Prophylaxis against ventricular arrhythmias during and after acute myocardial infarction
- Philip J Podrid, MD, FACC
Philip J Podrid, MD, FACC
- Professor of Medicine, Professor of Pharmacology and Experimental Therapeutics
- Boston University School of Medicine
- Lecturer, Harvard Medical School
- Leonard I Ganz, MD, FHRS, FACC
Leonard I Ganz, MD, FHRS, FACC
- Section Editor — Cardiac Arrhythmias
- Director of Cardiac Electrophysiology
- Heritage Valley Health System
- Section Editors
- Brian Olshansky, MD
Brian Olshansky, MD
- Section Editor — Cardiac Arrhythmias
- Adjunct Professor of Medicine
- Des Moines University
- Bernard J Gersh, MB, ChB, DPhil, FRCP, MACC
Bernard J Gersh, MB, ChB, DPhil, FRCP, MACC
- Editor-in-Chief — Cardiovascular Medicine
- Section Editor — Coronary Heart Disease; Myopericardial Disease
- Professor of Medicine
- Mayo Clinic College of Medicine
Sudden cardiac death (SCD) in the setting of an acute myocardial infarction (MI) is most frequently the result of a ventricular tachyarrhythmia. The appearance of a sustained ventricular tachyarrhythmia following a myocardial infarction, such as ventricular tachycardia (VT) or ventricular fibrillation (VF), in the early period post-MI may be the harbinger of ongoing myocardial ischemia, the development of pro-arrhythmic myocardial scar tissue, elevated sympathetic tone or increase in circulating catecholamines, or an electrolyte disturbance such as hypokalemia. In-hospital mortality approaches 20 percent or more in patients who develop VT or VF following a myocardial infarction. As such, rapid identification and treatment of these arrhythmias can be life-saving. (See "Clinical features and treatment of ventricular arrhythmias during acute myocardial infarction".)
Because of the marked increase in mortality associated with ventricular arrhythmias following a myocardial infarction, many researchers have focused on ways to prevent ventricular arrhythmias in the early post-MI period. This topic will focus on prophylaxis against ventricular arrhythmias following myocardial infarction (MI), primarily focusing on the appropriate use or non-use of antiarrhythmic medications. Treatment for established ventricular arrhythmias in the post-MI patient, using defibrillation with or without antiarrhythmic medications, is discussed separately. (See "Advanced cardiac life support (ACLS) in adults" and "Clinical features and treatment of ventricular arrhythmias during acute myocardial infarction", section on 'Sustained ventricular tachycardia' and "Clinical features and treatment of ventricular arrhythmias during acute myocardial infarction", section on 'Ventricular fibrillation' and "Role of antiarrhythmic drugs for ventricular arrhythmias in patients with a prior myocardial infarction".)
TYPES OF VENTRICULAR ARRHYTHMIAS
While many studies have evaluated the incidence of ventricular arrhythmias in the peri-infarct period, comparison of these studies is difficult due to differences in populations (percutaneous intervention therapy versus fibrinolytic therapy versus no therapy), type of infarct (ST elevation myocardial infarction (STEMI) versus non-STEMI versus both) and types of arrhythmia reported (eg, ventricular premature beats, ventricular tachycardia, ventricular fibrillation). The clinical significance of different types of ventricular ectopy following myocardial infarction also varies markedly.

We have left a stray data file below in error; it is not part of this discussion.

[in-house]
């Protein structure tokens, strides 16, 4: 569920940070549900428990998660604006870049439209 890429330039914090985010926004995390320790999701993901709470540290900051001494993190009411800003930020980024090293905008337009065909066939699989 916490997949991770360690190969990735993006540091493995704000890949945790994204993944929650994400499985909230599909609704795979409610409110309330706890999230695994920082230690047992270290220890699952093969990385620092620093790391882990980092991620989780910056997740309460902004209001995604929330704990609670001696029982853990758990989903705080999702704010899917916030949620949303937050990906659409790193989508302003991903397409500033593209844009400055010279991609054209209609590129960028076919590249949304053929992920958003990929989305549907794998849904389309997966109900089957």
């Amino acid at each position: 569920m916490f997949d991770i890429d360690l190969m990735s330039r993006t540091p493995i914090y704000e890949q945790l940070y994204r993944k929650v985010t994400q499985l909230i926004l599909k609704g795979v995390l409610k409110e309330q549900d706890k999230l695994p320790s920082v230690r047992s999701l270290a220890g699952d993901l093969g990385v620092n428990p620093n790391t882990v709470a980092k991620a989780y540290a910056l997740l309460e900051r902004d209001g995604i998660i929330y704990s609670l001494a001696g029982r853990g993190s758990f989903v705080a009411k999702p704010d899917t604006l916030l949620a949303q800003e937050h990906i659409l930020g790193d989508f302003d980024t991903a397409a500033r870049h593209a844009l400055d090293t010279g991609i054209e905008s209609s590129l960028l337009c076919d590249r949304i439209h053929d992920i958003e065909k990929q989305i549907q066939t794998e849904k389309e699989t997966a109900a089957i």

Ventricular premature beats — Ventricular premature beats (VPBs), which are typically asymptomatic, are common after acute MI with a reported incidence as high as 93 percent . The early occurrence of VPBs does not predict short- or long-term mortality, but frequent and/or multiform VPBs that persist more than 48 to 72 hours after an MI may be associated with an increased long-term arrhythmic risk. Also of importance early after an acute MI are R-on-T VPBs. The pathogenesis of VPBs after MI and issues related to VPBs in patients with a prior MI are discussed separately. (See "Clinical features and treatment of ventricular arrhythmias during acute myocardial infarction", section on 'Ventricular premature beats'.)
Non-sustained ventricular tachycardia — The significance of non-sustained ventricular tachycardia (NSVT) following myocardial infarction (MI) or acute coronary syndrome (ACS) is dependent upon the proximity of the arrhythmia to the time of the MI. In the first 24 to 48 hours after MI, NSVT is usually due to transient abnormalities of automaticity or triggered activity in the region of ischemia or infarction; in comparison, NSVT that occurs later is more often due to reentry and permanent arrhythmic substrate. However, the incidence and prognostic significance of NSVT appear lower with contemporary primary percutaneous reperfusion therapies. (See "Pathogenesis of ventricular tachycardia and ventricular fibrillation during acute myocardial infarction" and "Incidence of and risk stratification for sudden cardiac death after acute myocardial infarction", section on 'NSVT on monitoring'.)To continue reading this article, you must log in with your personal, hospital, or group practice subscription. For more information on subscription options, click below on the option that best describes you:
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- TYPES OF VENTRICULAR ARRHYTHMIAS
- Ventricular premature beats
- Non-sustained ventricular tachycardia
- Accelerated idioventricular rhythm
- Sustained ventricular tachycardia
- - Sustained monomorphic ventricular tachycardia
- - Polymorphic ventricular tachycardia
- Ventricular fibrillation
- Late arrhythmias
- Electrolyte supplementation
- - Potassium
- - Magnesium
- Beta blockers
- Antiarrhythmic drugs
- - Class Ic agents
- - Lidocaine
- - Amiodarone
- Device therapy
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- SUMMARY AND RECOMMENDATIONS